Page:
A large unbroken expanse of ceiling

The family’s home was due for extensive renovation and expansion. Consequently, there were many choices to be made with respect to materials and architectural style. The result is an optimised spatial coherence, but with the utmost respect for the property’s original style.

The 1960s’ detached single-family house has been extended several times since it was originally built, but following this comprehensive project, the family finally has a large sitting room which brings everything together while also strengthening its contact with the garden.

“It was tempting to choose a new style for the house, but we decided to retain the yellow brick inside and the black fascia panels on the exterior walls,” says Sara Brandi.

The family chose the design solution Troldtekt line in white for all the ceilings in the house except in one bathroom where black Troldtekt line was fitted. Here, the family wanted a different, more intense spa atmosphere.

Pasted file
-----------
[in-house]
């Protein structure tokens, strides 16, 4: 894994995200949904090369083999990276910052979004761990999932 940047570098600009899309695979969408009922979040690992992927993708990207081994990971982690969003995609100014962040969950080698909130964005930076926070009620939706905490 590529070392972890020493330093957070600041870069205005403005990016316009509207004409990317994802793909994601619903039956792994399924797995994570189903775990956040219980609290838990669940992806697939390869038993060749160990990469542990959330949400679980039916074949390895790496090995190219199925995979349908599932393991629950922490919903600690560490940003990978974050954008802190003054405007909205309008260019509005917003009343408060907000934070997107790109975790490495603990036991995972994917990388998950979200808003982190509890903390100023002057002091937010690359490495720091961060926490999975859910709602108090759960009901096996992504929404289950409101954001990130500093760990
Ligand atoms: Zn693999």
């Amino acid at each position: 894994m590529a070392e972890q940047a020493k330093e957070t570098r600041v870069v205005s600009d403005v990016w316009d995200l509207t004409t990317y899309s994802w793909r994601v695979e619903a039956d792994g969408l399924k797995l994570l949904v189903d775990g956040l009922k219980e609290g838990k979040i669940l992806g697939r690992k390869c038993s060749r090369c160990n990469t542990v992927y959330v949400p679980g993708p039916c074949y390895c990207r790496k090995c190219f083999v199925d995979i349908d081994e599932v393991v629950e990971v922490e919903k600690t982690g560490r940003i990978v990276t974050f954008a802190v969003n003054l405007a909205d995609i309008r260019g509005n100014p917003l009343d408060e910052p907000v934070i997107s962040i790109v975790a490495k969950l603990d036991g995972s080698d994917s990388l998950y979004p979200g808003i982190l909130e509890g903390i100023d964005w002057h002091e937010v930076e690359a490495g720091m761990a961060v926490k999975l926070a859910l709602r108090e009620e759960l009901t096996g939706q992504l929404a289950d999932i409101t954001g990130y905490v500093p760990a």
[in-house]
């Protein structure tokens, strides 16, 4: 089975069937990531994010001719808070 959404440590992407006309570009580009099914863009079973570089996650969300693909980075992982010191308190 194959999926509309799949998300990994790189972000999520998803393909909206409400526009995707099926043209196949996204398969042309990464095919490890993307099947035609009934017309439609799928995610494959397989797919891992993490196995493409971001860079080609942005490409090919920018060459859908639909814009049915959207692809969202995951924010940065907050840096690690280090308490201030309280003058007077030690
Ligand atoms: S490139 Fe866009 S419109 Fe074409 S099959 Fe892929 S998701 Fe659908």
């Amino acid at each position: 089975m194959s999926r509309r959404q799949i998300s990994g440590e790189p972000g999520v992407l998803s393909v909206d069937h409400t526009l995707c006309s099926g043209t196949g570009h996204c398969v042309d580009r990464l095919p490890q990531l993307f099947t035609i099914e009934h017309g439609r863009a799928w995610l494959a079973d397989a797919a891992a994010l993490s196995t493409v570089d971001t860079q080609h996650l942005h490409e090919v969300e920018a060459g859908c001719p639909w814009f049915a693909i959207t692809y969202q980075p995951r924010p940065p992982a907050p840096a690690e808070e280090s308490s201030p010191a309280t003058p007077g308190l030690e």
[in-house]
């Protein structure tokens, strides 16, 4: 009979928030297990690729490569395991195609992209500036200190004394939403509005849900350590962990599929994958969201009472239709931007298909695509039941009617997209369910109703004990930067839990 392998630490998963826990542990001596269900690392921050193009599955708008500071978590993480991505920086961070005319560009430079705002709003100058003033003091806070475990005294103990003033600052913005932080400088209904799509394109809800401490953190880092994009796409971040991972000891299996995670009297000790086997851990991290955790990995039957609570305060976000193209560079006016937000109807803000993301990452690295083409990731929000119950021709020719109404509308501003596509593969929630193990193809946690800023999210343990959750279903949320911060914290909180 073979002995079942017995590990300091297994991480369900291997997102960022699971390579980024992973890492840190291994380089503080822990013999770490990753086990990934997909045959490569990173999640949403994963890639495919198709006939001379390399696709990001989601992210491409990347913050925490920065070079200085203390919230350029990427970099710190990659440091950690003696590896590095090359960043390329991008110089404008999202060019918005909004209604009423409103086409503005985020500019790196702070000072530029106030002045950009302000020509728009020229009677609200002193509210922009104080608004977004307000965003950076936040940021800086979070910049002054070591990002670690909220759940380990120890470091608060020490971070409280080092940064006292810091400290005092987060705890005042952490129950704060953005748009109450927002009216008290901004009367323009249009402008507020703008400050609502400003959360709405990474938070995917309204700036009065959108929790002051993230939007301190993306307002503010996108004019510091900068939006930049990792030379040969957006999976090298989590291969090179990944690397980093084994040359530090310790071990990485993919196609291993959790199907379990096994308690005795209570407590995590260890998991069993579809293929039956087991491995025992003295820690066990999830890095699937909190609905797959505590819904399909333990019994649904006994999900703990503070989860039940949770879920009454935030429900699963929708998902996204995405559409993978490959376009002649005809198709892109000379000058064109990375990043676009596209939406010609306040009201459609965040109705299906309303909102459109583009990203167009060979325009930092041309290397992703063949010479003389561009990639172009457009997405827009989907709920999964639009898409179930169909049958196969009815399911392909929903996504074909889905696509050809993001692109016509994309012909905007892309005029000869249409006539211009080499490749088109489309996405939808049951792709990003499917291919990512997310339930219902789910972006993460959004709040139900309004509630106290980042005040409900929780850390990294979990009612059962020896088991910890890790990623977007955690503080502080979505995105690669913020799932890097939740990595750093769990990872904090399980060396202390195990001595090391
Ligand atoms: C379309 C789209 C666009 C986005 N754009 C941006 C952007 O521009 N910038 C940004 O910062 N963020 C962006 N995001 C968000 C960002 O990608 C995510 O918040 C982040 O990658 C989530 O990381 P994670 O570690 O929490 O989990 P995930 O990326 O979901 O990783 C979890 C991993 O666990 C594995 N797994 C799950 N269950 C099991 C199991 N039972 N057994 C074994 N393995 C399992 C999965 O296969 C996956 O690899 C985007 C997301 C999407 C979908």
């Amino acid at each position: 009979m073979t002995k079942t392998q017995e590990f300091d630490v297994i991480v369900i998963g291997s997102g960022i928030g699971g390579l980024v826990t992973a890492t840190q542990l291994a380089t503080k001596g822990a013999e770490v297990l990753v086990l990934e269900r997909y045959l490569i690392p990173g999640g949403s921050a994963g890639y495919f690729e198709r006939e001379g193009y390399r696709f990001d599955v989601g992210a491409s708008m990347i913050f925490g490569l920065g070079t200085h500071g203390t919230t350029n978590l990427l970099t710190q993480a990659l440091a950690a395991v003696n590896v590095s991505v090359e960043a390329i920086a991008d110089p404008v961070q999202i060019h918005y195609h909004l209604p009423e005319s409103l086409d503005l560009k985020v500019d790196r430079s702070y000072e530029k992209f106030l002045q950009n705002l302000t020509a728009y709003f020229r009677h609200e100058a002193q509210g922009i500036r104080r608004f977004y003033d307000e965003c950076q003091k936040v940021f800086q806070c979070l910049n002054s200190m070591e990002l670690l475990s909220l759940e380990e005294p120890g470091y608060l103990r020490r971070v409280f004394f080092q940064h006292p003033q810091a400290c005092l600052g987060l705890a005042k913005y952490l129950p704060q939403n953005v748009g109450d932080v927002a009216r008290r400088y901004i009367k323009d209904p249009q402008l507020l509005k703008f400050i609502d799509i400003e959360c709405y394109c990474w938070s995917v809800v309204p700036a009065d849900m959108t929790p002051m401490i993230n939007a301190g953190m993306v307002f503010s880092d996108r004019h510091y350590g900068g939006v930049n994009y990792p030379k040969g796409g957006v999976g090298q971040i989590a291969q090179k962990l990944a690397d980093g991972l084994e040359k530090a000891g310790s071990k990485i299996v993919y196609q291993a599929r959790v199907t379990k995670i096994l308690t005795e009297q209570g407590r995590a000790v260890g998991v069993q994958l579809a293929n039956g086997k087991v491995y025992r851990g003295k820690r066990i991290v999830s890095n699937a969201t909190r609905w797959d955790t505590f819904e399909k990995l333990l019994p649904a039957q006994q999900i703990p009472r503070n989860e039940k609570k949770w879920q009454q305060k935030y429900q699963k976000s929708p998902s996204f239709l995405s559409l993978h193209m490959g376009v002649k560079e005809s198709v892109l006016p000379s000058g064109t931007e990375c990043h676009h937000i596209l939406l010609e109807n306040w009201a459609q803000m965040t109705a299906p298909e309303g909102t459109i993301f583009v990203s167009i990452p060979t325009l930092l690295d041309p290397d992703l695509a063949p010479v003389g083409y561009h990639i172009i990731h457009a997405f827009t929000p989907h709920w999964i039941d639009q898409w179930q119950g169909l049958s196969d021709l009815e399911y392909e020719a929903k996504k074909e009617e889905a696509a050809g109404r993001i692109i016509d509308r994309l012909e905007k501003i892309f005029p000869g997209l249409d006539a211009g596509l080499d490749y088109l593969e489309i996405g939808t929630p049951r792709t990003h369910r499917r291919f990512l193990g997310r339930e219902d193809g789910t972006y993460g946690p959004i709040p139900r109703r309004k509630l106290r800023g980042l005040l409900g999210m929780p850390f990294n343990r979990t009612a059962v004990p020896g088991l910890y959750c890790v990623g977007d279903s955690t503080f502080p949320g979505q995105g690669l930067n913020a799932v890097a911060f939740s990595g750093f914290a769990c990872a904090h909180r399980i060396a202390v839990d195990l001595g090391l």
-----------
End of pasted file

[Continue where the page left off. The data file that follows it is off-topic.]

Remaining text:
Continuous precision
In opting for Troldtekt line, the family chose an acoustic ceiling which comes across as one large, unbroken surface rather than being composed of assembled panels. Troldtekt line has milled, longitudinal evenly spaced grooves that continue across the panel joins.

The lines of the acoustic panels create a precise and elegant look that perfectly complements the modernist 1960s house. At the same time, the ceiling appears very textural and vibrant when looking at it perpendicular to the lines. A very fine detail, says Sara Brandi.

The family is extremely happy with the ceiling, which also emphasises the room’s open and minimal decor, and it has met their expectations as regards its positive acoustic effect. The house has become an oasis of both acoustic and aesthetic tranquillity!

Facts

Project:
Renovation of 1960s’ single-family house in Farum on Zealand, Denmark
Client:
Sara Brandi
Troldtekt products
Ceiling panels:
Troldtekt line acoustic panels
Colour:
White 101
Structure:
Ultrafine (1.0 mm wood wool)
Installation:
With Troldtekt structure screws
Text & photos
Text:
Helene Høyer Mikkelsen, architect
Photos:
Helene Høyer Mikkelsen, architect